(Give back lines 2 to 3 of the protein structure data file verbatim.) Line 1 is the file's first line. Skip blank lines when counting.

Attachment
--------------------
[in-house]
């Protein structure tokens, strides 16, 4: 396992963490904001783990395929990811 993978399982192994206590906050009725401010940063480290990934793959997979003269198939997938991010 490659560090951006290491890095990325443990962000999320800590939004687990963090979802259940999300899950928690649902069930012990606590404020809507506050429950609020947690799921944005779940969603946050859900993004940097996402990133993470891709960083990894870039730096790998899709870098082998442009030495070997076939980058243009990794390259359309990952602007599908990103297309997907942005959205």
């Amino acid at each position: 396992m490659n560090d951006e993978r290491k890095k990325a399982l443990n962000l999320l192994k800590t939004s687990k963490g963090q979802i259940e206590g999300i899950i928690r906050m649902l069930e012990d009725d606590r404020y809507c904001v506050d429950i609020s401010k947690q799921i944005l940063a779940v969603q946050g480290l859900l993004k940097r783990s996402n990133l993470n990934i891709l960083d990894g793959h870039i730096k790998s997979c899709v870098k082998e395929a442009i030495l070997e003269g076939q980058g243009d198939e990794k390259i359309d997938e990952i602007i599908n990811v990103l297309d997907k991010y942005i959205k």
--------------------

């Protein structure tokens, strides 16, 4: 396992963490904001783990395929990811 993978399982192994206590906050009725401010940063480290990934793959997979003269198939997938991010 490659560090951006290491890095990325443990962000999320800590939004687990963090979802259940999300899950928690649902069930012990606590404020809507506050429950609020947690799921944005779940969603946050859900993004940097996402990133993470891709960083990894870039730096790998899709870098082998442009030495070997076939980058243009990794390259359309990952602007599908990103297309997907942005959205």
């Amino acid at each position: 396992m490659n560090d951006e993978r290491k890095k990325a399982l443990n962000l999320l192994k800590t939004s687990k963490g963090q979802i259940e206590g999300i899950i928690r906050m649902l069930e012990d009725d606590r404020y809507c904001v506050d429950i609020s401010k947690q799921i944005l940063a779940v969603q946050g480290l859900l993004k940097r783990s996402n990133l993470n990934i891709l960083d990894g793959h870039i730096k790998s997979c899709v870098k082998e395929a442009i030495l070997e003269g076939q980058g243009d198939e990794k390259i359309d997938e990952i602007i599908n990811v990103l297309d997907k991010y942005i959205k």